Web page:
“Thank You, Joseph Pearce”. In an age where the priesthood is constantly under attack, you have given us the story of a present-day priest who is so filled with an unconditional love for the poorest of the poor, the handicapped, the mentally challenged and the unborn that this love has already changed the world in the darkest of places. When I finished reading this book I closed it and simply stared at the picture of the man on the book jacket. I had never heard of him and here I was, suddenly transfixed by the gentle, Christ filled face looking back at me.
Father Ho-Lung and his missionaries work in the most disgusting, filthy, squalid and unclean places imaginable, caring for weakest and most vulnerable of God’s creations. Father Ho-Lung and his followers have given away all their personal belongings, taken vows of poverty, chastity and obedience,  put smiles on their faces and followed  their motto, “Joyful Service with Christ on the Cross”.
Richard Ho-Lung’s parents came to Jamaica from China in the mid 1930s. Richard was born in 1939. His parents were Buddhists, and, in his formative years, Richard was raised Buddhist. His mother taught him to respect the earth and all of the wonders of nature. His father had an affinity  for the poor and taught Richard to “never forget the poor people of Jamaica, no matter what”. That sense of caring by his father has stayed with Father Richard his entire life.
If “less is more” I must pull in the reins on this review. There is so much in this book that will inspire you. For example, Father Ho-Lung is called the “reggae priest” because he wrote hit songs that topped the music charts and even rivaled the greatest “reggae” musician of all time, Bob Marley. Father Ho-Lung developed the “Caribbean Mass” with his cultural music and to this day writes music that is used to raise money for his order, the Missionaries of the Poor.
I would love to see this book read, or at least referenced, in all Catholic High-schools. I would love all young people to know of this man, whom some have dubbed “The 21st Century Mother Theresa”.  Father Richard Ho-Lung has been called the ‘reggae priest”, the “renegade priest”, the “dancing priest” and the “fiery priest”. However, Father’s favorite title is that of “ghetto priest”. That is where he works, where he lives and where he will die.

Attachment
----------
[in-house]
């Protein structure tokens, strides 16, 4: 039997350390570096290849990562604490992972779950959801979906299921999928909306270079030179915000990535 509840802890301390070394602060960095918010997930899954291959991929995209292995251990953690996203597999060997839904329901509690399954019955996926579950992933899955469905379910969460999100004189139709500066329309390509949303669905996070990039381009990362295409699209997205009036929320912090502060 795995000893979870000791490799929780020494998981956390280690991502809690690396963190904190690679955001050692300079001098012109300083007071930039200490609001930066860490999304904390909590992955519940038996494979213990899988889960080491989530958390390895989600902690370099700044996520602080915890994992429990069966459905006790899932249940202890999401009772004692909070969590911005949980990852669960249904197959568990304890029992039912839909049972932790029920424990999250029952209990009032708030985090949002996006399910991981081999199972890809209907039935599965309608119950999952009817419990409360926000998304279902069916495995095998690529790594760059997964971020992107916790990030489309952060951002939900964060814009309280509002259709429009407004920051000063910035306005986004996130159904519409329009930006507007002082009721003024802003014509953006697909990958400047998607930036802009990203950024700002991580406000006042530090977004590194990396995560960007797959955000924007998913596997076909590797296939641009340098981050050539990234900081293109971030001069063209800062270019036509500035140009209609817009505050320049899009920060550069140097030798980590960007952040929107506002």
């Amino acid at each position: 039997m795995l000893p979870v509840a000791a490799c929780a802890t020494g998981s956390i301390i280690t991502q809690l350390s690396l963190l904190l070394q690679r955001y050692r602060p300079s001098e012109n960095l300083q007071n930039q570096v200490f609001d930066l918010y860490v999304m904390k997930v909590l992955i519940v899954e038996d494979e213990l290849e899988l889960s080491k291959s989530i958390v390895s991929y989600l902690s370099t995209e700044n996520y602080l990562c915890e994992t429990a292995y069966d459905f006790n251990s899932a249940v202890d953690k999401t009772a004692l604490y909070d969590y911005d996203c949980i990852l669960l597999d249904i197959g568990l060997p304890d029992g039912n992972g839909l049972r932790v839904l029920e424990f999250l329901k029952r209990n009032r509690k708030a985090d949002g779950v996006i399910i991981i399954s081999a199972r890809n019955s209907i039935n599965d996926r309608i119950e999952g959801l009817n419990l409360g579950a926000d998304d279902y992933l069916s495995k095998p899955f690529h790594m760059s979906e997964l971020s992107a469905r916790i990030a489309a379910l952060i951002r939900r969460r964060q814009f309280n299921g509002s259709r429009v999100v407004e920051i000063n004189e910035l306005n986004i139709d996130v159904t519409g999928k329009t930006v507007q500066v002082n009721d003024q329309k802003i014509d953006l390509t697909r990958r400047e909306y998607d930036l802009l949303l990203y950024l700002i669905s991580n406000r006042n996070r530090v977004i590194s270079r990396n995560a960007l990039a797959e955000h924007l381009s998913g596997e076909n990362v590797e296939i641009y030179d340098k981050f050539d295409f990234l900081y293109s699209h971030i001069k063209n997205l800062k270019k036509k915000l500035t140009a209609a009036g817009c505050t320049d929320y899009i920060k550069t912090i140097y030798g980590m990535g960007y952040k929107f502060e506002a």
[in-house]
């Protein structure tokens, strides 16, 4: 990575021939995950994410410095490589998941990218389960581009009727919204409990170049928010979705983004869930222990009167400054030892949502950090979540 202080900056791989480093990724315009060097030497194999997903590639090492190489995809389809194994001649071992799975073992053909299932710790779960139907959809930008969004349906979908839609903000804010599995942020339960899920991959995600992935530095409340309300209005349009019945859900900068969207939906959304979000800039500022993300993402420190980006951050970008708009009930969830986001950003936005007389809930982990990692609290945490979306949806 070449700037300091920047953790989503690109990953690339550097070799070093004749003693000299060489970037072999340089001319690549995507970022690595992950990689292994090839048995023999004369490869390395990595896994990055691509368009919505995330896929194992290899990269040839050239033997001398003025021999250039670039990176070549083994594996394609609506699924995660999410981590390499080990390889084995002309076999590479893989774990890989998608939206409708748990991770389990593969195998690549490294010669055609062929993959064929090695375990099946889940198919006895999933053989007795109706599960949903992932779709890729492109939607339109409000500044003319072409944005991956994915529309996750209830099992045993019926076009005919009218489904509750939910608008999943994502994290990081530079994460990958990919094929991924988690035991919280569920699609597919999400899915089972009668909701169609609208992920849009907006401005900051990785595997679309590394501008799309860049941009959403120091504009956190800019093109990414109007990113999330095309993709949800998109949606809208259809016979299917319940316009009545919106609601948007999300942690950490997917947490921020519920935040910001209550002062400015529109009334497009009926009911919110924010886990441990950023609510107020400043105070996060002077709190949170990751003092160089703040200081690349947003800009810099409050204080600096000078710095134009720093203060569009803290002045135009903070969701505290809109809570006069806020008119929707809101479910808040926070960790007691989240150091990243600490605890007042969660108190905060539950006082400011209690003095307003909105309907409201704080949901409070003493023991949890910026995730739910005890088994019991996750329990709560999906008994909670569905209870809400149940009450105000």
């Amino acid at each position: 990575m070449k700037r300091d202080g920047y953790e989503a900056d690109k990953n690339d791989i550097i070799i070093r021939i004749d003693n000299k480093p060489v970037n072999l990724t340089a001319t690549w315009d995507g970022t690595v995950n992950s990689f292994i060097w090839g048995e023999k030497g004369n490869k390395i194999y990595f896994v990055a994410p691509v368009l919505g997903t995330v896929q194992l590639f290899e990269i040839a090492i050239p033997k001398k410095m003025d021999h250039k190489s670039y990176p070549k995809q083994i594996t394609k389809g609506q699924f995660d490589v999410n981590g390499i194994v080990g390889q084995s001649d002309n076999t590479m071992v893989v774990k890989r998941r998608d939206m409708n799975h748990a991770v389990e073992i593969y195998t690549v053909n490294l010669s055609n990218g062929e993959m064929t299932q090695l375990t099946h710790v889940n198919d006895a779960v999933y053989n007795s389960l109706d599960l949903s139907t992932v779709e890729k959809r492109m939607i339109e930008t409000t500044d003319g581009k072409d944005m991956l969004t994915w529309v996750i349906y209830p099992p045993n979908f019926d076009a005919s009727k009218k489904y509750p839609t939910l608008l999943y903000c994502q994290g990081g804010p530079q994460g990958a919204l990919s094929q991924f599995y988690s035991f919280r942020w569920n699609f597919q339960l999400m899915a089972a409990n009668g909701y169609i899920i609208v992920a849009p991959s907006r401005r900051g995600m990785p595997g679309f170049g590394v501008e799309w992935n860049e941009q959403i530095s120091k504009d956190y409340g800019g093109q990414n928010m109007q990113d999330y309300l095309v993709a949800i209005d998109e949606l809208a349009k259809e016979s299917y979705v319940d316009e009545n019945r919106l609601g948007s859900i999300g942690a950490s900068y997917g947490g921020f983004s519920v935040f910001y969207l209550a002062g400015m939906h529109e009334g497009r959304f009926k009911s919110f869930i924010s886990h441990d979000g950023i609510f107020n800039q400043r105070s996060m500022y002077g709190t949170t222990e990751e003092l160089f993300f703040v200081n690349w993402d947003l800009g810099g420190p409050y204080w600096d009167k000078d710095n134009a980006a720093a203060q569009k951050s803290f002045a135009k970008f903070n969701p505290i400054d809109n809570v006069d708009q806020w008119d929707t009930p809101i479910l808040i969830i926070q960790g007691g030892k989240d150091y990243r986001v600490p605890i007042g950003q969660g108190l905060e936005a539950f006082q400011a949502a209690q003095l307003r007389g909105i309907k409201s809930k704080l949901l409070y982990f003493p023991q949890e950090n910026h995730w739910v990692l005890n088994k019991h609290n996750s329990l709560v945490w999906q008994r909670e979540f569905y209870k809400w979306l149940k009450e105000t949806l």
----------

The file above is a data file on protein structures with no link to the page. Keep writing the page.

Please consider getting this book. It chronicles the life of a simple man, his conversion from Buddhism to Catholicism, his improbable ordination as a Jesuit priest, his hand-in-hand walk with Pope John Paul II to the sanctuary when the Holy Father visited Jamaica in 1993, his founding of the Missionaries of the Poor who today number over 500 members from 13 countries. (In 2011 the Missionaries of the Poor Sisters were formed.)
Father Richard Ho-Lung: lover of the downtrodden, the ill and the handicapped; lover of the beggars and  peasants and a bellowing voice for the unborn; Father Richard Ho-Lung, who has fought the crime, poverty and injustice that permeates the filthy ghettos of Jamaica; Father Richard Ho-Lung who sat on the floor with Mother Theresa, just talking, when she visited Jamaica. Both she and Pope John Paul II have been declared “BLESSED” by the church. One day I believe that Father Ho-Lung will join their ranks.  Seeing how Christ’s love is amongst us through his priesthood bolsters our faith and reinforces our resolve to fight and defend this faith we have been gifted with.
To the author, Joseph Pearce, once again—Thank you, nicely done.